Prof. Stephen Hawking was a fierce critic of Israel and regularly spoke out against the evils of Zionism, according to Noam Chomsky.
The late British astrophysicist initially had a love-hate relationship with Israel, which became more of a hate-hate relationship in later years due to Israel’s treatment of Palestinians.
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Jpost.com reports: But in his later years, he was influenced by American linguist, cognitive scientist, historian, social critic and extreme left-wing professor Noam Chomsky, who, though born to an Ashkenazi Jewish family in Philadelphia, was regarded as a fierce anti-Zionist.
It was Chomsky who, because of his support of the Palestinian cause, reportedly persuaded Hawking not to speak at a Jerusalem conference hosted by then-president Shimon Peres.
But Hawking became a household name around the world and in Israel not for his theoretical understanding of black holes and quantum mechanics, or for his popular books.
A Brief History of Time (1988) and The Universe in a Nutshell (2001). Instead, it was his overcoming of his incredible disability from ALS, also known as Lou Gehrig’s disease – an incurable neurological disease that causes the death of neurons controlling voluntary muscles – that made people interested in him. At 21, he was told he would die within two years, but in fact he died on Wednesday at the age of 76.
PROF. ASHER Yahalom, Ariel University’s associate dean of the Engineering Faculty, told The Jerusalem Post that he spent time with Hawking at Cambridge University in 2005/2006 and had some other encounters – some electronically – with him, but “I didn’t meet him a lot, because, due to his illness, it was hard to reach him…. He was surrounded by secretaries and assistants, and it was hard for him to communicate, as he was unable to speak for many years.”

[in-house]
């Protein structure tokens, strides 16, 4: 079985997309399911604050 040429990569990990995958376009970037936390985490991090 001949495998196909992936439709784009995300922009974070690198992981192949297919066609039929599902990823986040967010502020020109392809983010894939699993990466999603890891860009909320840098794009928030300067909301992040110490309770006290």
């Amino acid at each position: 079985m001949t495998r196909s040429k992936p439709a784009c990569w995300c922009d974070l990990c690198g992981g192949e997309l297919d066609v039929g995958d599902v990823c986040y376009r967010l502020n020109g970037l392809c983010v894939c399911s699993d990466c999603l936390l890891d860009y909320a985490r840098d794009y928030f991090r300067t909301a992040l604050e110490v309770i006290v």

Still, said Yahalom, he was “a very interesting human phenomenon because he didn’t surrender to his illness. He overcame it despite his limitations and managed to continue to live, marry [and divorce] twice and have three children. If doctors tell you that you have two years to live, you don’t want to waste your time. He was very focused on one thing. He succeeded because of his disability.”
During a visit to Israel, Hawking said with much humor: “The downside of my celebrity is that I cannot go anywhere in the world without being recognized. It is not enough for me to wear dark sunglasses and a wig. The wheelchair gives me away. People want to be photographed with me, but it can be a nuisance when I am in a hurry.”
As for assessing Hawking’s role in physics, Yahalom noted that his groundbreaking theoretical work has allowed for the classification and greater understanding of black holes. He was an excellent cosmologist. But the Israeli professor did not want to compare him to the incomparable Albert Einstein. Hawking contributed much to science, but the journey didn’t begin with him, and it will not end with him. There is lots more to do, but his overcoming his disabilities inspired others.”
Prof. Barak Kol, head of Hebrew University’s Racah Institute of Physics, told the Post that he met Hawking at Stanford University in California 20 years ago and several times since then.
The dispute with Bekenstein on thermodynamics – whether black holes can radiate particles or just suck them in – was well known.
“At first, Hawking opposed this theory, but in 1974 he confirmed it with Bekenstein, and both won the Wolf Prize. This argument led to Hawking’s breakthrough theory on the thermodynamics of black holes.”
Hawking “had a good life, despite everything. His popularity emanates not only from his science but from his image in the wheelchair, able to move only his eyes and communicating with a speech synthesizer. He was like a rock star known in every home,” said Kol. “He smiled at life and maybe even at death. He had a very significant life. The ALS made him famous. I am sure that Cambridge University will memorialize him.”
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